Starting a new career in a new country is like mental yoga, stretching your brain in ways you didn't even know it could be stretched. And, though it might take a little getting used to, you quickly discover how good it is for you.
In many ways, life here is exactly like it is back in the United States. You work, you eat, you sleep, you find interesting things to do in your spare time.
Need stuff? There are plenty of grocery stores, and you can find convenience stores on virtually every block. There are shopping malls and retail streets. Hungry? There are plenty of restaurants... though the vast majority are Chinese food. Oh, and bakeries. There are bakeries galore here.
But it's the differences, of course, that make it fascinating.
If you don't like music, you won't like it here. Expect to hear plenty of it. Schools play music on their loudspeakers in between periods. In the early evening, there's music everywhere, as women set up "dance corners" in virtually every open public area. (There's an intersection a block from my apartment where three of the four corners are dance corners.) Even the street sweepers play music as they make their rounds around town.
Everybody goes outside. The city's sidewalks come alive at night, filled with people. Maybe they're walking to a restaurant. Maybe they're walking the dog. Maybe they're out for a stroll with the family. Maybe they're on their way to a park or a dance corner. But there are people walking everywhere -- many more walkers than drivers, which is a good thing.
I don't miss having a car. The drivers are unpredictable and crazy here. Even though it's a small town, and you'd think that everyone would know their way around, you still find people who suddenly remember (or discover) they need to turn left -- while they're in the right lane. That doesn't stop them, of course. I've seen plenty of them make that left turn from the right lane. They'll just stop in the right lane (in traffic) if they need to look up directions, pick someone up, or drop someone off... often with no warning. And way too many drivers make turns without surveying their surroundings. So, as a bicyclist or pedestrian, you need to be vigilantly observant at every intersection.
Speaking of bikes, since I put the computer on mine, I've racked up 394 miles. Not bad for two months. Of course, that did include one accident, but again, live and learn. But it's seriously the best way to get around town, and I feel like I'm seeing so much more of the city on a bike than I would in a car, or by taking the same bus line day in and day out.
So many of the people here are fantastic. It doesn't take much to get a wonderful smile from them. As a foreigner, I can usually do it with a simple "ni hao!" Being acknowledged by a foreigner is apparently a joyful thing here.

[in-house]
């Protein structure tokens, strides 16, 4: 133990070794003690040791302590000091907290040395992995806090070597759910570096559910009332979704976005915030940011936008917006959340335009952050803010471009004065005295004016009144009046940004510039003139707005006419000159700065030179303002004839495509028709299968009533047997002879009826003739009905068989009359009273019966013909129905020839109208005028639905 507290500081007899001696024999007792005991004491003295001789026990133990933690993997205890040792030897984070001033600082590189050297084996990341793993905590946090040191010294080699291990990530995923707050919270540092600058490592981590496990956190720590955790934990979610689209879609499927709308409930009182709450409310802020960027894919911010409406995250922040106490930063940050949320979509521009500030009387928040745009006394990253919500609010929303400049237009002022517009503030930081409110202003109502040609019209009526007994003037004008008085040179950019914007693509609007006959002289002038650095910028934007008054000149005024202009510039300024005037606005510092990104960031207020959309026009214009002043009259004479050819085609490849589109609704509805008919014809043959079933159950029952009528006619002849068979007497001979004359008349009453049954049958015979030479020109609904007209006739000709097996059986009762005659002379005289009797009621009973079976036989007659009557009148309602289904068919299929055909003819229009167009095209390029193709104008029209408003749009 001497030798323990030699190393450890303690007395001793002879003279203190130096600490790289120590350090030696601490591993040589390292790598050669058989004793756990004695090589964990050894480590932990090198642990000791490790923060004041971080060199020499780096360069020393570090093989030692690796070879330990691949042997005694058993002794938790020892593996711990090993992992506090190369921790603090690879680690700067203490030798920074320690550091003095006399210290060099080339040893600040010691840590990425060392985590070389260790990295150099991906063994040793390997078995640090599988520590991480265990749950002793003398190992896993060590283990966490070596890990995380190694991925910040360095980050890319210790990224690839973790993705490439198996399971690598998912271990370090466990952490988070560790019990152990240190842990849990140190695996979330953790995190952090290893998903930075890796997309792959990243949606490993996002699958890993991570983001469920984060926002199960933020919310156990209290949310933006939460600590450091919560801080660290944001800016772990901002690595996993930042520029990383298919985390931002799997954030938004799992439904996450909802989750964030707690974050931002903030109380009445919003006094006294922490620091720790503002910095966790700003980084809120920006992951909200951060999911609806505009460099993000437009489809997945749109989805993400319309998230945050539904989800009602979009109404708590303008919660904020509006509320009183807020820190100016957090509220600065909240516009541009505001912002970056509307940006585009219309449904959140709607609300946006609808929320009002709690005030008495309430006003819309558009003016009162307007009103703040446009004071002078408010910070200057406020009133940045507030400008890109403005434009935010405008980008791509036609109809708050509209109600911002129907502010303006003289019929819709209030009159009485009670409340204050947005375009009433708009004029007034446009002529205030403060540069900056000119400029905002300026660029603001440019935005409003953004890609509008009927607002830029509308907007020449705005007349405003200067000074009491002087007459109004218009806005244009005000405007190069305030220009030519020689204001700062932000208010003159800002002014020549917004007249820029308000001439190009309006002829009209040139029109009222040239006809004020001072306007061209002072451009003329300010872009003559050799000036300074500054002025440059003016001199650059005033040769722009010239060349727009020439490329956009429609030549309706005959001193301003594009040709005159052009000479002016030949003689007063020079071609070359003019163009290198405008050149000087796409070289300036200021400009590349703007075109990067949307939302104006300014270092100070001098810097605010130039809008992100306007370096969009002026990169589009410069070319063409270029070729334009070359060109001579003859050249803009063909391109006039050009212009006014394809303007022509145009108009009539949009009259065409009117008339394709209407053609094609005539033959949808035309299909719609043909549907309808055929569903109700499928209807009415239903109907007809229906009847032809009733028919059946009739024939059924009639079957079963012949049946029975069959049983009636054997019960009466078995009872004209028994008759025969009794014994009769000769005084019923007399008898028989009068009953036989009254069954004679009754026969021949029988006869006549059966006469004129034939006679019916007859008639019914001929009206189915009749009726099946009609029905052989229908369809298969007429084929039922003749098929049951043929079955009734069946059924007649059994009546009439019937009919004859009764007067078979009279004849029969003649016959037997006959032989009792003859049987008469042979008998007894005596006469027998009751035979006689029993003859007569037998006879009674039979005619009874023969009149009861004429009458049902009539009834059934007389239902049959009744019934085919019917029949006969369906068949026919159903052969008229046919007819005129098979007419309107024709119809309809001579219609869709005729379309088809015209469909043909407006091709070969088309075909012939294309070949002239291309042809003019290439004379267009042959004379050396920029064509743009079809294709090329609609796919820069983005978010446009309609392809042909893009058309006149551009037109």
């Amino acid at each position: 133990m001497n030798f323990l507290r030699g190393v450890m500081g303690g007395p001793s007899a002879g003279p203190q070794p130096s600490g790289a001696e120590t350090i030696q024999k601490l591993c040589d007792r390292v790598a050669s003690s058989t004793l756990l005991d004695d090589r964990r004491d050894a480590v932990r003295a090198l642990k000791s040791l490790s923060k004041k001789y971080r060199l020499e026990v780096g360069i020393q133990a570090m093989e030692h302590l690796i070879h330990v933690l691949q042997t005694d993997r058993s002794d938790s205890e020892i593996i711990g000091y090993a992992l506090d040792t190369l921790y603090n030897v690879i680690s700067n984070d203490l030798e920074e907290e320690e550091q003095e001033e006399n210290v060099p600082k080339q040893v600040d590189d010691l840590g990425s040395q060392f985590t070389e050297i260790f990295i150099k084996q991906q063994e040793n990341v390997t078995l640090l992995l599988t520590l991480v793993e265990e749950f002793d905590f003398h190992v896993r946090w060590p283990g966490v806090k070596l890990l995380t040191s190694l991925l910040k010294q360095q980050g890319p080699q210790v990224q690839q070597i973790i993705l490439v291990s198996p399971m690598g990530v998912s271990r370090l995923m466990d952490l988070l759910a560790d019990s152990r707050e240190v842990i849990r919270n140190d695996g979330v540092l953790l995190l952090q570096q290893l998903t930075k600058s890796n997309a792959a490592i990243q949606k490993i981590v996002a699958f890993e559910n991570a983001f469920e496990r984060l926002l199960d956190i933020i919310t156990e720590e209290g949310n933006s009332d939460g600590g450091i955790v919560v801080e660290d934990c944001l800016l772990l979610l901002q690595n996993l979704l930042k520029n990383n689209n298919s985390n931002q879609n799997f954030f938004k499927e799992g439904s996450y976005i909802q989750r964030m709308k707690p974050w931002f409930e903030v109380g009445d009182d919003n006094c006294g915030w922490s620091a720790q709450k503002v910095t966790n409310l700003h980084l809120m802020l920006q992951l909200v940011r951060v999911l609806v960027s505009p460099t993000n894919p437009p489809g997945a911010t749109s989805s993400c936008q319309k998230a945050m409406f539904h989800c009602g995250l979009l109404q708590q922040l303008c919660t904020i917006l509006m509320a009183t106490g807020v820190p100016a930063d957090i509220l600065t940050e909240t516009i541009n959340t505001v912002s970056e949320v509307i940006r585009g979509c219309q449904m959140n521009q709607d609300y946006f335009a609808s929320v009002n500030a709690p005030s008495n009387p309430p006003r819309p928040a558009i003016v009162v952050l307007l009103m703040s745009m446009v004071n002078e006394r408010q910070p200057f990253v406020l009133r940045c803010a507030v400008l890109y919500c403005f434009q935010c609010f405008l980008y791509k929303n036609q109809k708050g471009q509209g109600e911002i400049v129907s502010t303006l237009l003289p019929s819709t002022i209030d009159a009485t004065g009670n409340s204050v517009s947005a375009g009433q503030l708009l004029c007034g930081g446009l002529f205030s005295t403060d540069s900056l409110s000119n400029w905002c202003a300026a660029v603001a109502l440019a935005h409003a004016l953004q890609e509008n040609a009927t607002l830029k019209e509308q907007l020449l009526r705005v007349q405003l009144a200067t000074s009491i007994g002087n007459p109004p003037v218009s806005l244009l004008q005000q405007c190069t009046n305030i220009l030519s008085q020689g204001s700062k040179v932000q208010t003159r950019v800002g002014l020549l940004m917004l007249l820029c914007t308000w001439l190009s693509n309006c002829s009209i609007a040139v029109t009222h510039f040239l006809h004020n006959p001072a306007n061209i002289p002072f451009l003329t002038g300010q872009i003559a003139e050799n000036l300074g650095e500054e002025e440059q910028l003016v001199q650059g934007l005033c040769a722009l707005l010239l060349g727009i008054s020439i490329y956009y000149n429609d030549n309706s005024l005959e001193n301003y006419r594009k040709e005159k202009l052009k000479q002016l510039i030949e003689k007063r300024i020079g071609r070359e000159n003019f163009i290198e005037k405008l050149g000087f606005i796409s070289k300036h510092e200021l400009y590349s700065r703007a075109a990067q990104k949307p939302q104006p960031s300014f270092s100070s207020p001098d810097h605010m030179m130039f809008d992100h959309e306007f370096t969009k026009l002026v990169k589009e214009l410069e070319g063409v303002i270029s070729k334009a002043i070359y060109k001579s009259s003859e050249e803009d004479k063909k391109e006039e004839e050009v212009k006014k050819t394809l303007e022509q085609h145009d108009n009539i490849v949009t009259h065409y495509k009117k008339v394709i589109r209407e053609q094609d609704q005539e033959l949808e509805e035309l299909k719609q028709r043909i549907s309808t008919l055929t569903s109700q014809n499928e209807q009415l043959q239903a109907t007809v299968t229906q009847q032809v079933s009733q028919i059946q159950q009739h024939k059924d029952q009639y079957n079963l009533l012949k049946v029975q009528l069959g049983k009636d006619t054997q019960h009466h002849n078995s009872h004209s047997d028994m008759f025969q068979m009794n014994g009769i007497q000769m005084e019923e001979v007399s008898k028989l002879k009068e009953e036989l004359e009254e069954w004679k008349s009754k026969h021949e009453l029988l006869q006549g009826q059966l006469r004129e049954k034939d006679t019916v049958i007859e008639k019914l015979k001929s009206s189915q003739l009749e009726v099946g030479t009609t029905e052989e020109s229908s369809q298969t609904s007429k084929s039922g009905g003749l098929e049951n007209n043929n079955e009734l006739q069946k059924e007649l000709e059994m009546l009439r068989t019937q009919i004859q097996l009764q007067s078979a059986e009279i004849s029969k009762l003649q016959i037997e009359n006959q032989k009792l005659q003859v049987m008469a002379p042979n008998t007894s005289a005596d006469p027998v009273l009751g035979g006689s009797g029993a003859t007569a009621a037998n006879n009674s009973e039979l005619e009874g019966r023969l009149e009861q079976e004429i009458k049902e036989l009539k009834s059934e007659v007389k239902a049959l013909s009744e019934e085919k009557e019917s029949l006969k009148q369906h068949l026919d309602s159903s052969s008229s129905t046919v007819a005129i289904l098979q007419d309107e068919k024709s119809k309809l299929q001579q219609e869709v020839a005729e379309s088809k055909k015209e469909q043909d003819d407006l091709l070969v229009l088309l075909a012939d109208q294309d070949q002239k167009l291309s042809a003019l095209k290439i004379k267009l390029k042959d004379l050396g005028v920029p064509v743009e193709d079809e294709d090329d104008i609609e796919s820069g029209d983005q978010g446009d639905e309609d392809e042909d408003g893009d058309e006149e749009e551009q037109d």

On a related note, I find that, living in a slower-paced town, it's easier to be kind to all sorts of creatures, human and otherwise. It took a while, but little by little, I gained the trust of the little stray dog who hangs out on the Zhangjiagang Senior High School campus. Now, not only does she let me pet her... if she sees me from a distance, she'll run to me! That, apparently, is not a common thing among dogs here in China. And a couple of the campus cats will now let me pet them, as well.
The clothes here are an endless source of entertainment. You're much more likely to see clothes with English words on them than Chinese words. The entertaining part, of course, is that so many of the words are misspelled, and/or the phrases are either grammatically horrible or completely nonsensical. And people here will wear music-oriented T-shirts without having a clue who the artists are -- that's about the only way I can explain the woman in the teachers' dining room today wearing a Ted Nugent T-shirt. I'm guessing she's never heard a song of his, and she certainly isn't aware of his atrocious politics. She probably just liked the way it looked.
Springtime is very beautiful here... very colorful. After my first month here was a brutally cold final month of winter, it's been great to see this color emerge.
On a personal level...
I was warned before I left to take some Western medicine with me -- specifically, Benadryl and Immodium. "It'll take a while for your system to adjust," I heard. In two months, I've needed neither. And the Chinese medicine I took for my aching throat last week, an herbal remedy, did a pretty good job.
The language factor can be difficult, but not insurmountable. Sometimes it almost becomes a game of charades. But usually, we get it figured out. Of course, it helps to have a smartphone, and to be able to show someone a word in a translating dictionary, if need be. Still, I want to learn the language. I need to make time for that.
I'm finding I'm not the least bit homesick. For now, at least, this is home. I miss people back in the States, but I often get to chat with them. (How awesome to be doing this in a time when the Internet, WeChat, and Facebook exist.) As far as Los Angeles and the U.S.A., I really can't say I miss them at this point. Even though I'm in a small apartment, I really don't miss my house, either. Maybe once I've been gone longer... but maybe not. Only time will tell. But even with the major language adjustment and the minor cultural adjustments, Zhangjiagang is already starting to feel like home.
Sure, life in a foreign country has its challenges, but life anywhere has its challenges. And having made it through the first two months, I feel like those challenges are becoming less and less difficult.
After two months, I'm happy to report that life is good here, and I certainly feel like I made a great life choice by coming here.